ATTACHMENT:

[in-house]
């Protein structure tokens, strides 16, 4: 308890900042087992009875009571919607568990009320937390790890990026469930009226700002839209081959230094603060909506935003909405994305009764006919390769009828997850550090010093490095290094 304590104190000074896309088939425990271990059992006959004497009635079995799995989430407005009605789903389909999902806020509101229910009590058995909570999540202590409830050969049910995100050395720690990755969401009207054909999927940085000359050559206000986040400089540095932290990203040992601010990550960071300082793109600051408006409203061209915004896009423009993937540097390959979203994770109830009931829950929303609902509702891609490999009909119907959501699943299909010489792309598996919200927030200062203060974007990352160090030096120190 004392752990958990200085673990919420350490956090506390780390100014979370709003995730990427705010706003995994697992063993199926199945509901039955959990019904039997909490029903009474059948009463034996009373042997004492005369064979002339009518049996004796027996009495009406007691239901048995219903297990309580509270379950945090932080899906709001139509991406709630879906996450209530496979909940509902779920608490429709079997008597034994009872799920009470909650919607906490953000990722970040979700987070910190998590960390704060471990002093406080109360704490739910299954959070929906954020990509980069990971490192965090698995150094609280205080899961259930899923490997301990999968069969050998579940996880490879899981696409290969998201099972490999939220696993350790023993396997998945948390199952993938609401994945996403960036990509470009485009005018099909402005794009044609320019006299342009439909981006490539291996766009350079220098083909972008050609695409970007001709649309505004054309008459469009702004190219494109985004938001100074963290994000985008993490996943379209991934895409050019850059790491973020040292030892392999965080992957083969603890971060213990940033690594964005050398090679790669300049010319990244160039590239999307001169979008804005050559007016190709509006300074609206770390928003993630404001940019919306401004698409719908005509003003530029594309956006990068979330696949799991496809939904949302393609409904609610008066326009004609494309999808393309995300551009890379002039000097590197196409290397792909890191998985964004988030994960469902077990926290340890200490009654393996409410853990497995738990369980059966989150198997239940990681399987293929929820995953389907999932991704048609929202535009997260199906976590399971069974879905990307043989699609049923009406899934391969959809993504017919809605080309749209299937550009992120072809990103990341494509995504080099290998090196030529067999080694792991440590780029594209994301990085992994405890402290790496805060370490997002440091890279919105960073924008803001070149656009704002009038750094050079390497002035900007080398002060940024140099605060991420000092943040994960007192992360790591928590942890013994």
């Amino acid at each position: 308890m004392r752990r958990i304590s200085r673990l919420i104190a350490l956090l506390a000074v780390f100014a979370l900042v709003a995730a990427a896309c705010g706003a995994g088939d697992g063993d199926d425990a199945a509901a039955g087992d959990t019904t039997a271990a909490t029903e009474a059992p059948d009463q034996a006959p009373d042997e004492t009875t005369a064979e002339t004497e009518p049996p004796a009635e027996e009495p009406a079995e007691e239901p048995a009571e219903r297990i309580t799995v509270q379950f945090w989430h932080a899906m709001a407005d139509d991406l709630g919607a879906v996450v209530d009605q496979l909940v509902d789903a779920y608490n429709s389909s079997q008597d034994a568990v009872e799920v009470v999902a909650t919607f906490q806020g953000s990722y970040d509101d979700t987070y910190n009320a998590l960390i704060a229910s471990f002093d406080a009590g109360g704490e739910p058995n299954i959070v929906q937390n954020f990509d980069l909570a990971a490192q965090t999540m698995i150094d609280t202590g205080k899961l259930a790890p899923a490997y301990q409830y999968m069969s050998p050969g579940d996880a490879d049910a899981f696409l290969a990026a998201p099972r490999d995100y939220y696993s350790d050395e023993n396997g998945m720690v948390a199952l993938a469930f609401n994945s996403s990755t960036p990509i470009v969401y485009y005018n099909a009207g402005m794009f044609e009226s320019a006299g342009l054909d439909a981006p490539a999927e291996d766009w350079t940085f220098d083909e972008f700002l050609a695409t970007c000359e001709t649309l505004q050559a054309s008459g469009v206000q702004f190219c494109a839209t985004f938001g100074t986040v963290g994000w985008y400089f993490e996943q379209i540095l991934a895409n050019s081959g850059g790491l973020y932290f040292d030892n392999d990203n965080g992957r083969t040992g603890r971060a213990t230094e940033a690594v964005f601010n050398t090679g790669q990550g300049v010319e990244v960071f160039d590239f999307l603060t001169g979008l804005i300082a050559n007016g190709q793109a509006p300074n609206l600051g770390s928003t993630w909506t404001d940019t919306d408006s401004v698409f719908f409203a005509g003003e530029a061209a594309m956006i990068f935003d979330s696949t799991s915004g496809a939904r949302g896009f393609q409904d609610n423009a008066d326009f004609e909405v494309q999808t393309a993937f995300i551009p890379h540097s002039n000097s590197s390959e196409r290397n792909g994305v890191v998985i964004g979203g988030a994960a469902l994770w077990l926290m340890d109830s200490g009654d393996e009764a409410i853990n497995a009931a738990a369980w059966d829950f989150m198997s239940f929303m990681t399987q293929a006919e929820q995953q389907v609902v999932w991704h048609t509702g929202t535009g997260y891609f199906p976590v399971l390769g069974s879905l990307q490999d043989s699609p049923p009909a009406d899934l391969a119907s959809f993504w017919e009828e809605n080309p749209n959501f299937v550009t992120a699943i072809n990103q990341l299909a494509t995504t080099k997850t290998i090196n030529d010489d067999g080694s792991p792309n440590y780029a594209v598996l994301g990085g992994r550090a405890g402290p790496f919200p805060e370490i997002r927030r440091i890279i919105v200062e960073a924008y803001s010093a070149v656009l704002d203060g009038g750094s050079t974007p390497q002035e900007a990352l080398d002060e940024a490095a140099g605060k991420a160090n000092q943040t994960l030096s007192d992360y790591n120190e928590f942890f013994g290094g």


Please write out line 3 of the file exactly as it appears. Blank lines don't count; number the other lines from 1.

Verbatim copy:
């Amino acid at each position: 308890m004392r752990r958990i304590s200085r673990l919420i104190a350490l956090l506390a000074v780390f100014a979370l900042v709003a995730a990427a896309c705010g706003a995994g088939d697992g063993d199926d425990a199945a509901a039955g087992d959990t019904t039997a271990a909490t029903e009474a059992p059948d009463q034996a006959p009373d042997e004492t009875t005369a064979e002339t004497e009518p049996p004796a009635e027996e009495p009406a079995e007691e239901p048995a009571e219903r297990i309580t799995v509270q379950f945090w989430h932080a899906m709001a407005d139509d991406l709630g919607a879906v996450v209530d009605q496979l909940v509902d789903a779920y608490n429709s389909s079997q008597d034994a568990v009872e799920v009470v999902a909650t919607f906490q806020g953000s990722y970040d509101d979700t987070y910190n009320a998590l960390i704060a229910s471990f002093d406080a009590g109360g704490e739910p058995n299954i959070v929906q937390n954020f990509d980069l909570a990971a490192q965090t999540m698995i150094d609280t202590g205080k899961l259930a790890p899923a490997y301990q409830y999968m069969s050998p050969g579940d996880a490879d049910a899981f696409l290969a990026a998201p099972r490999d995100y939220y696993s350790d050395e023993n396997g998945m720690v948390a199952l993938a469930f609401n994945s996403s990755t960036p990509i470009v969401y485009y005018n099909a009207g402005m794009f044609e009226s320019a006299g342009l054909d439909a981006p490539a999927e291996d766009w350079t940085f220098d083909e972008f700002l050609a695409t970007c000359e001709t649309l505004q050559a054309s008459g469009v206000q702004f190219c494109a839209t985004f938001g100074t986040v963290g994000w985008y400089f993490e996943q379209i540095l991934a895409n050019s081959g850059g790491l973020y932290f040292d030892n392999d990203n965080g992957r083969t040992g603890r971060a213990t230094e940033a690594v964005f601010n050398t090679g790669q990550g300049v010319e990244v960071f160039d590239f999307l603060t001169g979008l804005i300082a050559n007016g190709q793109a509006p300074n609206l600051g770390s928003t993630w909506t404001d940019t919306d408006s401004v698409f719908f409203a005509g003003e530029a061209a594309m956006i990068f935003d979330s696949t799991s915004g496809a939904r949302g896009f393609q409904d609610n423009a008066d326009f004609e909405v494309q999808t393309a993937f995300i551009p890379h540097s002039n000097s590197s390959e196409r290397n792909g994305v890191v998985i964004g979203g988030a994960a469902l994770w077990l926290m340890d109830s200490g009654d393996e009764a409410i853990n497995a009931a738990a369980w059966d829950f989150m198997s239940f929303m990681t399987q293929a006919e929820q995953q389907v609902v999932w991704h048609t509702g929202t535009g997260y891609f199906p976590v399971l390769g069974s879905l990307q490999d043989s699609p049923p009909a009406d899934l391969a119907s959809f993504w017919e009828e809605n080309p749209n959501f299937v550009t992120a699943i072809n990103q990341l299909a494509t995504t080099k997850t290998i090196n030529d010489d067999g080694s792991p792309n440590y780029a594209v598996l994301g990085g992994r550090a405890g402290p790496f919200p805060e370490i997002r927030r440091i890279i919105v200062e960073a924008y803001s010093a070149v656009l704002d203060g009038g750094s050079t974007p390497q002035e900007a990352l080398d002060e940024a490095a140099g605060k991420a160090n000092q943040t994960l030096s007192d992360y790591n120190e928590f942890f013994g290094g």